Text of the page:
Case Study: PCCS Care Pathway
This case study illustrates the importance of being prepared for post-cardiotomy cardiogenic shock (PCCS) in patients with comorbidities. The use of hemodynamic assessment in conjunction with a Heart Team approach allowed this patient to receive the appropriate level of hemodynamic support without delay.
A 61-year-old male with multiple comorbidities presented to the hospital with deep vein thrombosis (DVT). He had a severely reduced left ventricular ejection fraction (LVEF 20-30%) with significant multivessel disease and severe mitral regurgitation with pulmonary hypertension. A Heart Team—involving cardiology, cardiothoracic surgery, and cardiac anesthesia—discussed options and implemented a plan to help ensure the best outcome for the patient. In light of the patient’s known comorbidities, the team performed a pre-op hemodynamic assessment to help determine the pre-op and post-op course of care.
The patient was taken to the OR for coronary artery bypass graft (CABG) surgery and mitral valve repair. The surgical team was given clear direction to avoid using inotropes and vasopressors to assist the patient in separating from cardiopulmonary bypass. If PCCS necessitated the use of pharmacologic support, the surgeon would place an Impella 5.5® with SmartAssist® heart pump. The surgeon therefore proactively attached a 10mm Hemashield Platinum® graft onto the anterior ascending aorta for potential Impella 5.5 with SmartAssist implant.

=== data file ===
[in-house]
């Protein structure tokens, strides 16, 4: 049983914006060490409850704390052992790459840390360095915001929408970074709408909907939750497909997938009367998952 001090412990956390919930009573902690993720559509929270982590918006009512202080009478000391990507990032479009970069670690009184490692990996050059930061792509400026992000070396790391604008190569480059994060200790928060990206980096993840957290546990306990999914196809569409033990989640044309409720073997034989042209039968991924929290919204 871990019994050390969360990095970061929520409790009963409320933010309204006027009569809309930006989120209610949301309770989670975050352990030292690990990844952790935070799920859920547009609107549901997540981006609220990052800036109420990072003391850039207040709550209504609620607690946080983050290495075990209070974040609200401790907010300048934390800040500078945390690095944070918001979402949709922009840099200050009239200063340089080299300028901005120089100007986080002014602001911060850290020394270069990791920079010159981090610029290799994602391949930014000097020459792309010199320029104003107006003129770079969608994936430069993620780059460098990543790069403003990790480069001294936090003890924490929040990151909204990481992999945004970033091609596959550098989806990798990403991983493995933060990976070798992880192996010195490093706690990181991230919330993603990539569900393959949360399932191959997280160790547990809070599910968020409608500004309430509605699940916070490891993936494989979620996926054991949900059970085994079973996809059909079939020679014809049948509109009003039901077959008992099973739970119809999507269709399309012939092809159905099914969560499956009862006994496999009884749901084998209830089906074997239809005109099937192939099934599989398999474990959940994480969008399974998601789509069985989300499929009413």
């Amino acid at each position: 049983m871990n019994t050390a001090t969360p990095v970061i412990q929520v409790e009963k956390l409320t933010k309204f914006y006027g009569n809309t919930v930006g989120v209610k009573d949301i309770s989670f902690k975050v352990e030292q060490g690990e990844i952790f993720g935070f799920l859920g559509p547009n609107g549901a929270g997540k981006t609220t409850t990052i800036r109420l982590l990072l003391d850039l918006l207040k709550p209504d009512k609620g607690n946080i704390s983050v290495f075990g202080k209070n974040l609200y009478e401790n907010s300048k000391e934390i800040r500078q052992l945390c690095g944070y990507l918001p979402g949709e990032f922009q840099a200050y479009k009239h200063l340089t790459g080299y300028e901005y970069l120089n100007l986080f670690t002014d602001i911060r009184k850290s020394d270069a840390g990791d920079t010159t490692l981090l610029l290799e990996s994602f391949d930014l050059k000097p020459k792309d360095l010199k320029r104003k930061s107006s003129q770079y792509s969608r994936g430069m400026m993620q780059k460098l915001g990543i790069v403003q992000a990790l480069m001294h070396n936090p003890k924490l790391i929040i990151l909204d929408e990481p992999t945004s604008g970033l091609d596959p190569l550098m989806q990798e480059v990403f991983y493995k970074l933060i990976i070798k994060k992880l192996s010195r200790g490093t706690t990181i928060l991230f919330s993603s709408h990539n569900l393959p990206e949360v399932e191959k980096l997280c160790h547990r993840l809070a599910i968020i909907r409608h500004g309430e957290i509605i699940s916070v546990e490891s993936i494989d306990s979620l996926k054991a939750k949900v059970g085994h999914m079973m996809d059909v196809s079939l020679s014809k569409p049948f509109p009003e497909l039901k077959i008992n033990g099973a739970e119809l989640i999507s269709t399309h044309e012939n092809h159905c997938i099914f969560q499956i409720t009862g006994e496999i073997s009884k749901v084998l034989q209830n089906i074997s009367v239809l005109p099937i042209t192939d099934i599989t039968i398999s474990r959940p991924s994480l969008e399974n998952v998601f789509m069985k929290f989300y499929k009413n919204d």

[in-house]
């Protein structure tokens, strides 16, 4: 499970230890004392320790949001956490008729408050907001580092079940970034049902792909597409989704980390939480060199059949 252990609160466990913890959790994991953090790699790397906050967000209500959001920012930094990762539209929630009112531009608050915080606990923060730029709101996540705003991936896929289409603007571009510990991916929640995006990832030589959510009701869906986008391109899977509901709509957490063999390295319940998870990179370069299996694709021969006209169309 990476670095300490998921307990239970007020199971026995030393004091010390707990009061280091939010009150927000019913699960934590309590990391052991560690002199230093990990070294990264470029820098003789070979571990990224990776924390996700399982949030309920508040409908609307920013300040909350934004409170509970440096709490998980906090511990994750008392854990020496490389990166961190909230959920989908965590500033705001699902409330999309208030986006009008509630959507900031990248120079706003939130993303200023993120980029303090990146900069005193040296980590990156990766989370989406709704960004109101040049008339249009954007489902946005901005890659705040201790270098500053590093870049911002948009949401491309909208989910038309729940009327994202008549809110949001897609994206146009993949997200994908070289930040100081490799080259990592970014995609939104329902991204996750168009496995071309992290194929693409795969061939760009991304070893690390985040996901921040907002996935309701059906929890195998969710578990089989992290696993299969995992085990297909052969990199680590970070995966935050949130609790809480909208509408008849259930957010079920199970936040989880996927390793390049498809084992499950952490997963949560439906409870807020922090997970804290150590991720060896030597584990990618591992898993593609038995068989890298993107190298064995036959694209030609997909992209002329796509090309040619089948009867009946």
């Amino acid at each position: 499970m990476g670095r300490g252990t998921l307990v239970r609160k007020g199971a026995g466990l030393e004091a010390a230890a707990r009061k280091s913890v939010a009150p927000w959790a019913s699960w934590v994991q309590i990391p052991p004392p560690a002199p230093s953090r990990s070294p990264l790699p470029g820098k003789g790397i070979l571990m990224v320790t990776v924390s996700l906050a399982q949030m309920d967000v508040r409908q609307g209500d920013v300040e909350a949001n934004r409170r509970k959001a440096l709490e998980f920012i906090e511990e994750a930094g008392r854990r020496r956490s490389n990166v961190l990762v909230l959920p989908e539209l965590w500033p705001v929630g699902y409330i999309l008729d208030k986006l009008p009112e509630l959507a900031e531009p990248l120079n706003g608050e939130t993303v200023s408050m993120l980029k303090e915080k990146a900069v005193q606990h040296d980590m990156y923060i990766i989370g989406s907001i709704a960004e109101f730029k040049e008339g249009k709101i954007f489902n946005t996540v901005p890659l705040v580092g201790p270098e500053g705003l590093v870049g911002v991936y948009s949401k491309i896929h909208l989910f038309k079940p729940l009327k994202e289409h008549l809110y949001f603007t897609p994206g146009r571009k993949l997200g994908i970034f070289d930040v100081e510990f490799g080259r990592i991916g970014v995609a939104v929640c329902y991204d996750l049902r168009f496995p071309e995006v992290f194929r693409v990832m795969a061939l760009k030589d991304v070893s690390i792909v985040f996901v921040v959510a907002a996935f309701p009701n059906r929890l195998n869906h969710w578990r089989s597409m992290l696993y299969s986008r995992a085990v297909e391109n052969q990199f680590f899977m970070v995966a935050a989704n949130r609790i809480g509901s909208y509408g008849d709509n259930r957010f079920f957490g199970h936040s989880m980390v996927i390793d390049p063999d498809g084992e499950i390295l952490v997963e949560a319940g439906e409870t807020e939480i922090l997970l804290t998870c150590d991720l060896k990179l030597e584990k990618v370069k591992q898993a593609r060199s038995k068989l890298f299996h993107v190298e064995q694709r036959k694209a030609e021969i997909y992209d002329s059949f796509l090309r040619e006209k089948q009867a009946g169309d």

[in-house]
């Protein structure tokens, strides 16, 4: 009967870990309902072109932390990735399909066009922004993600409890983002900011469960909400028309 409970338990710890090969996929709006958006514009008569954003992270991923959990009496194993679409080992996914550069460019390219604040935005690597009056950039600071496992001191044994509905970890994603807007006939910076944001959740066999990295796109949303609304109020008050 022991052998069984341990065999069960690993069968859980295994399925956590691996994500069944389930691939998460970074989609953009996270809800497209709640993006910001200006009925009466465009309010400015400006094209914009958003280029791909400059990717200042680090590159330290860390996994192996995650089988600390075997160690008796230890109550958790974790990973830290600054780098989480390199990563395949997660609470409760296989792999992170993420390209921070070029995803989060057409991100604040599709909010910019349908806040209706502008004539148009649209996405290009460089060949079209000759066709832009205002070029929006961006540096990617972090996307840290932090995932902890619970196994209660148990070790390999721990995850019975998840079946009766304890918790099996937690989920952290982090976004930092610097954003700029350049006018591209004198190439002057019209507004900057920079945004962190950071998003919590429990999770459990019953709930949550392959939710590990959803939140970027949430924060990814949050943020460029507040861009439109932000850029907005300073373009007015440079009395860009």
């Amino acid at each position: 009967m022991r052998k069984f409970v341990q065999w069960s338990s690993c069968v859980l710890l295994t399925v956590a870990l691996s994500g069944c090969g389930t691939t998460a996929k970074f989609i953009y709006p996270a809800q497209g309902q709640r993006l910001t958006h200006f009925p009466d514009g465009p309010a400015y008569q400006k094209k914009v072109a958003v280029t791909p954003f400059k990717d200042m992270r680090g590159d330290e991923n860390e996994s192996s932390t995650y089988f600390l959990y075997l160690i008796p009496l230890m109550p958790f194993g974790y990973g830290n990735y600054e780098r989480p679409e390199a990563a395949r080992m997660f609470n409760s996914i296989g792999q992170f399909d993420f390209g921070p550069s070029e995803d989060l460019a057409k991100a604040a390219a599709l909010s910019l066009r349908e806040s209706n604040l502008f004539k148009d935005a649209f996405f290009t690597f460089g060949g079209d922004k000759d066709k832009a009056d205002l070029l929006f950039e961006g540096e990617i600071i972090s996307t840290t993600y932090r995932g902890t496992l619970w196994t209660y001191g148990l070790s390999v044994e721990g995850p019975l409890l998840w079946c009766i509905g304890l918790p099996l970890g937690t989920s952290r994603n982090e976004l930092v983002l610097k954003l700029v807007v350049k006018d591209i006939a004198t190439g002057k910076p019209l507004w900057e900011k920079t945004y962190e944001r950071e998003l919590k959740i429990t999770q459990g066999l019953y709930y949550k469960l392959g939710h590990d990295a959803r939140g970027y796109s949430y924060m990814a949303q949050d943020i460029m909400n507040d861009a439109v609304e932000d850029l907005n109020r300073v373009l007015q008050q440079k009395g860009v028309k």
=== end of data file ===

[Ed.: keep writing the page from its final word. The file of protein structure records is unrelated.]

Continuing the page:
The patient underwent successful CABG and mitral valve replacement. However, he then experienced PCCS and the surgeon proceeded with the Heart Team’s plan for direct aortic insertion of Impella 5.5 with SmartAssist heart pump. With Impella 5.5 with SmartAssist support, the patient was successfully separated from bypass with low doses of pharmacologic support (7.5 mcg/kg/min of dobutamine and 0.05 mcg/kg/min of Levophed) and he was transferred to the ICU. Levophed was discontinued within 4 hours of ICU admission and dobutamine was slowly weaned off overnight.
The patient was extubated on post-op day one, out of bed and sitting in a chair on post-op day two, and Impella was successfully weaned and explanted on post-op day three. The patient received a pacemaker prior to discharge and was sent home to recover.
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